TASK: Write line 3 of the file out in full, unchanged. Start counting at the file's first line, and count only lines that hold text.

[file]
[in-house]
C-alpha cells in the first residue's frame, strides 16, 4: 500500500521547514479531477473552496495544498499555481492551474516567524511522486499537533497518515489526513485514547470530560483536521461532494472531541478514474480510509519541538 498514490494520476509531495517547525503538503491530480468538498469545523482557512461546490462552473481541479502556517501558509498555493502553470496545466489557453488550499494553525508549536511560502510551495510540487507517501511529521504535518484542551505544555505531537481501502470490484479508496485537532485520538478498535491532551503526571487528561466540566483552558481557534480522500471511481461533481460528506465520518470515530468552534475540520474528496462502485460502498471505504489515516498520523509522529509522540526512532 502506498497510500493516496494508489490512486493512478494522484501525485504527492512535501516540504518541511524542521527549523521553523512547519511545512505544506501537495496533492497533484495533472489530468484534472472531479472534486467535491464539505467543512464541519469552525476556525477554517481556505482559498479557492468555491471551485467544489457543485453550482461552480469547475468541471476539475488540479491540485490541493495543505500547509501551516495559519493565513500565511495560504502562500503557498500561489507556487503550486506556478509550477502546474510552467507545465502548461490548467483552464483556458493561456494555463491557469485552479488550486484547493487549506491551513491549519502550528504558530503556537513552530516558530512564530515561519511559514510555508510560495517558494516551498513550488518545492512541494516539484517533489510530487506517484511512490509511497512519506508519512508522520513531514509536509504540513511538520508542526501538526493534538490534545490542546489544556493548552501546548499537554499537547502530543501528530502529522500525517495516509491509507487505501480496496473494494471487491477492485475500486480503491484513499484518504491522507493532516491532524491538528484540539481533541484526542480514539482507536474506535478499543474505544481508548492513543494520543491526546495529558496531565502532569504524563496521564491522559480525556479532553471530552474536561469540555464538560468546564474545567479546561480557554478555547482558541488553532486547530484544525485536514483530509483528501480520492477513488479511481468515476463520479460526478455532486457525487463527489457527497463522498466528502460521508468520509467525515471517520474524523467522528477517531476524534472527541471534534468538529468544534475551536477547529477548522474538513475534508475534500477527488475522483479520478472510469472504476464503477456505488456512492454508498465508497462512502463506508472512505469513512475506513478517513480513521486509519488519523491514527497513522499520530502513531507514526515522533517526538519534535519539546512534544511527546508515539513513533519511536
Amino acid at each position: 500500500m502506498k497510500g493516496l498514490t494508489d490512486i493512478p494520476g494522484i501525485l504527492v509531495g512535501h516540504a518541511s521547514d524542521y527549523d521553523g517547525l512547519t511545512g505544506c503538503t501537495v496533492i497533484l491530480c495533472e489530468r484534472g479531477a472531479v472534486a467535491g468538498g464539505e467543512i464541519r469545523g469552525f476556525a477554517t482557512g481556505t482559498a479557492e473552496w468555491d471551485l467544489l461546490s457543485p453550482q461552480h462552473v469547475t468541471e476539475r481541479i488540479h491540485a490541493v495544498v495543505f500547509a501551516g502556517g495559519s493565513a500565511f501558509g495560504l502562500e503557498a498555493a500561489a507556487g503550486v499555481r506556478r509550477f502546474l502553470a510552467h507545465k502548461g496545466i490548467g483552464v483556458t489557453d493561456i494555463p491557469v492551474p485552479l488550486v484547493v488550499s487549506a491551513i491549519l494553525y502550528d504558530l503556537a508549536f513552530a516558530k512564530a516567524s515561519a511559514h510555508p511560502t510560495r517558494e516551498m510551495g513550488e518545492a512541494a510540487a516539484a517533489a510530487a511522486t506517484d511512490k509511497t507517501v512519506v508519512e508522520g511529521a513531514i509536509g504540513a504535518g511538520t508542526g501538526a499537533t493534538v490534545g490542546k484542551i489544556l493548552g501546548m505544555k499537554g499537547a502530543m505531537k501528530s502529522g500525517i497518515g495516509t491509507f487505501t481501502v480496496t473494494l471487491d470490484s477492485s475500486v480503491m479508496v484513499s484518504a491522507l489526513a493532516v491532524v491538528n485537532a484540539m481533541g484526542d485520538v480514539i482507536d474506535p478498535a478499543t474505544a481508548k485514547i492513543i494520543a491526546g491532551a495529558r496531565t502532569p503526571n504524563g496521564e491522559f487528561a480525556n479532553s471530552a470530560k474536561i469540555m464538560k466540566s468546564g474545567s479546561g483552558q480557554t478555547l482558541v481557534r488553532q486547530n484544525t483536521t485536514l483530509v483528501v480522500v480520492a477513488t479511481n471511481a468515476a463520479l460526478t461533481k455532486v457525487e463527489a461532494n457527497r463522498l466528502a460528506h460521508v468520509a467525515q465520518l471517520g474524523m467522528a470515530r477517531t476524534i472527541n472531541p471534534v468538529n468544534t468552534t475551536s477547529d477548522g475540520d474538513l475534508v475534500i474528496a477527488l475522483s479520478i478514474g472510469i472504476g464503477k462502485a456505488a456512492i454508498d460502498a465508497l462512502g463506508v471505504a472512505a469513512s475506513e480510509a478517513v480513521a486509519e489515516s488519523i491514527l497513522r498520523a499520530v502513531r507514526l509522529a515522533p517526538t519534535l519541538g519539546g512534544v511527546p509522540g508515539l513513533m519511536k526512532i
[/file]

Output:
Amino acid at each position: 500500500m502506498k497510500g493516496l498514490t494508489d490512486i493512478p494520476g494522484i501525485l504527492v509531495g512535501h516540504a518541511s521547514d524542521y527549523d521553523g517547525l512547519t511545512g505544506c503538503t501537495v496533492i497533484l491530480c495533472e489530468r484534472g479531477a472531479v472534486a467535491g468538498g464539505e467543512i464541519r469545523g469552525f476556525a477554517t482557512g481556505t482559498a479557492e473552496w468555491d471551485l467544489l461546490s457543485p453550482q461552480h462552473v469547475t468541471e476539475r481541479i488540479h491540485a490541493v495544498v495543505f500547509a501551516g502556517g495559519s493565513a500565511f501558509g495560504l502562500e503557498a498555493a500561489a507556487g503550486v499555481r506556478r509550477f502546474l502553470a510552467h507545465k502548461g496545466i490548467g483552464v483556458t489557453d493561456i494555463p491557469v492551474p485552479l488550486v484547493v488550499s487549506a491551513i491549519l494553525y502550528d504558530l503556537a508549536f513552530a516558530k512564530a516567524s515561519a511559514h510555508p511560502t510560495r517558494e516551498m510551495g513550488e518545492a512541494a510540487a516539484a517533489a510530487a511522486t506517484d511512490k509511497t507517501v512519506v508519512e508522520g511529521a513531514i509536509g504540513a504535518g511538520t508542526g501538526a499537533t493534538v490534545g490542546k484542551i489544556l493548552g501546548m505544555k499537554g499537547a502530543m505531537k501528530s502529522g500525517i497518515g495516509t491509507f487505501t481501502v480496496t473494494l471487491d470490484s477492485s475500486v480503491m479508496v484513499s484518504a491522507l489526513a493532516v491532524v491538528n485537532a484540539m481533541g484526542d485520538v480514539i482507536d474506535p478498535a478499543t474505544a481508548k485514547i492513543i494520543a491526546g491532551a495529558r496531565t502532569p503526571n504524563g496521564e491522559f487528561a480525556n479532553s471530552a470530560k474536561i469540555m464538560k466540566s468546564g474545567s479546561g483552558q480557554t478555547l482558541v481557534r488553532q486547530n484544525t483536521t485536514l483530509v483528501v480522500v480520492a477513488t479511481n471511481a468515476a463520479l460526478t461533481k455532486v457525487e463527489a461532494n457527497r463522498l466528502a460528506h460521508v468520509a467525515q465520518l471517520g474524523m467522528a470515530r477517531t476524534i472527541n472531541p471534534v468538529n468544534t468552534t475551536s477547529d477548522g475540520d474538513l475534508v475534500i474528496a477527488l475522483s479520478i478514474g472510469i472504476g464503477k462502485a456505488a456512492i454508498d460502498a465508497l462512502g463506508v471505504a472512505a469513512s475506513e480510509a478517513v480513521a486509519e489515516s488519523i491514527l497513522r498520523a499520530v502513531r507514526l509522529a515522533p517526538t519534535l519541538g519539546g512534544v511527546p509522540g508515539l513513533m519511536k526512532i